the Food and Nutrition Board, the recommended daily allowance of calcium for
female adults in Asia is 400-500 mg day-1, although a number of investigators
believed that this level of intake is extremely low for postmenopausal women
(Hickler and Wayne, 1984; Heaney
et al., 1989). A low level of dietary calcium intake is common in
developing countries where diets are not rich in milk and dairy products (Administrative
Committee on Coordination/ Subcommittee on Nutrition, 1997). The main sources
of calcium in the low-income Bangladeshi women are cereals, vegetables and fish,
whereas calcium sources in the high-income group are fish, milk products and
cereals. Milk and milk products are no longer part of the typical Bangladeshi
diet (Islam et al., 2003). In Chinese postmenopausal
women, possibly due to the effects of education or dietary and health counseling,
dietary calcium intake has significantly increased, with an increase in the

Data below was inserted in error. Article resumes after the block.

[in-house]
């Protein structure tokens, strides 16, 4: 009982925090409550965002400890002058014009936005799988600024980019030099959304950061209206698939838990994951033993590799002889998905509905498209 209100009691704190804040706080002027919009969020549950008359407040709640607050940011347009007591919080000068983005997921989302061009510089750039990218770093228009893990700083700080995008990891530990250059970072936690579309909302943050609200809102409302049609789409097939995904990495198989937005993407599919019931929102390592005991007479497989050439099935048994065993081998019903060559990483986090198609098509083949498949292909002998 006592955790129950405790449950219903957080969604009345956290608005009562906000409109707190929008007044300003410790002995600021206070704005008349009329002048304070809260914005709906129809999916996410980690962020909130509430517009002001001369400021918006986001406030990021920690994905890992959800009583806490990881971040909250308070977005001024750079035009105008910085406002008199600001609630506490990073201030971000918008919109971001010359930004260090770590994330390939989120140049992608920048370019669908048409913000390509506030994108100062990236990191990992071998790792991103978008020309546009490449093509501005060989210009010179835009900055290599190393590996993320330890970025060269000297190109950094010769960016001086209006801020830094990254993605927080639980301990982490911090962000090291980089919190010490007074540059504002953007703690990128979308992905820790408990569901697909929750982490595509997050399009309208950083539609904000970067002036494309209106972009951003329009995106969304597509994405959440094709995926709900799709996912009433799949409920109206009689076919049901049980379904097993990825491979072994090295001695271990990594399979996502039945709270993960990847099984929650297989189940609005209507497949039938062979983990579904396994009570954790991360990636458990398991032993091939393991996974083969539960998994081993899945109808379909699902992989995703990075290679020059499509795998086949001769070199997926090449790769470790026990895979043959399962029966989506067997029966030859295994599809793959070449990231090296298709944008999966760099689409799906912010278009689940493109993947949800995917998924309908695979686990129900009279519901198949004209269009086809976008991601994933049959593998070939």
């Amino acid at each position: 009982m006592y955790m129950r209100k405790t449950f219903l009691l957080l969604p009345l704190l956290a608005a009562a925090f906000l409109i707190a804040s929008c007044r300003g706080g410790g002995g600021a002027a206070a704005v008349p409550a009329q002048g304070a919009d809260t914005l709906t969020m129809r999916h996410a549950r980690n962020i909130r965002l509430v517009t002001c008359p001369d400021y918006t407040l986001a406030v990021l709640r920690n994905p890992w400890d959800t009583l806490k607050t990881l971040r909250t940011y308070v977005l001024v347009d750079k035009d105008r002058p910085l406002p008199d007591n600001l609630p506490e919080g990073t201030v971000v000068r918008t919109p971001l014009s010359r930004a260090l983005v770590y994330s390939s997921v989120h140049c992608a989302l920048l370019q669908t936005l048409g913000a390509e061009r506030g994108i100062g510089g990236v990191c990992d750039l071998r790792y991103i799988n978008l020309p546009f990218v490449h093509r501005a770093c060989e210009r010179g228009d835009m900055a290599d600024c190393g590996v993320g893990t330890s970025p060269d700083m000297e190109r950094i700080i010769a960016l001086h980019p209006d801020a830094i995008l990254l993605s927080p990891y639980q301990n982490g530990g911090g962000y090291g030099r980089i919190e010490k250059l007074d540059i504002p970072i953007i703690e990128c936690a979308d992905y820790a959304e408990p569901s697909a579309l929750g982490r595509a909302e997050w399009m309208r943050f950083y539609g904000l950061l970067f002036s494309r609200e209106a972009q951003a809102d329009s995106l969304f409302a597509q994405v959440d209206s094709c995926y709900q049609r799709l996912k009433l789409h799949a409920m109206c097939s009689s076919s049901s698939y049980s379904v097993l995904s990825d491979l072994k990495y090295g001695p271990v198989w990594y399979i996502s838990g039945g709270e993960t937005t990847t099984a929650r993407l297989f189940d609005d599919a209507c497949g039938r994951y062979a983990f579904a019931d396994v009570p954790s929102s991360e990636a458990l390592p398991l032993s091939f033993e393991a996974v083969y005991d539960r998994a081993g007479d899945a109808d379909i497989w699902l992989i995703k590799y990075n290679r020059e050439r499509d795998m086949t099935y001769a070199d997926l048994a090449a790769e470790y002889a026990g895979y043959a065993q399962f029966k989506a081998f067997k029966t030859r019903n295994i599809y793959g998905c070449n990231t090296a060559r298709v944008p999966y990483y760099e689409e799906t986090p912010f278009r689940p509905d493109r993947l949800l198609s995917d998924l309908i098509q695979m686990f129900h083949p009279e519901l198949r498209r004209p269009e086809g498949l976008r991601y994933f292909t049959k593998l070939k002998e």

consumption of vegetables, milk and soy foods and notably the proportion of
calcium intake from dairy sources (Ho et al., 2004).
Although, milk and dairy foods are strongly effective in increasing calcium
intake, but the proportion of calcium intake obtained from milk and dairy foods
is positively associated with the proportion of energy derived from fat, while
the proportion of calcium obtained from plant foods is negatively associated
with such energy (Zhang et al., 2007).
In Asia, there are few published studies on calcium intake pattern especially among post menopausal women. In the current study, pattern of dietary calcium intake among Iranian post menopausal women in Ahwaz was investigated.
MATERIALS AND METHODS
Fifty-three healthy postmenopausal women in two large educational hospitals
were recruited. They were not patient, but attended their relatives in the hospitals.
The study was conducted in 2007 in Ahwaz, located in South-West of Iran. All
subjects were nonsmokers. Anthropometric measurements were done between 08:00
to 10:00, according to the World Health Organization's standard protocols
(World Health Organization, 1995). Calcium intake was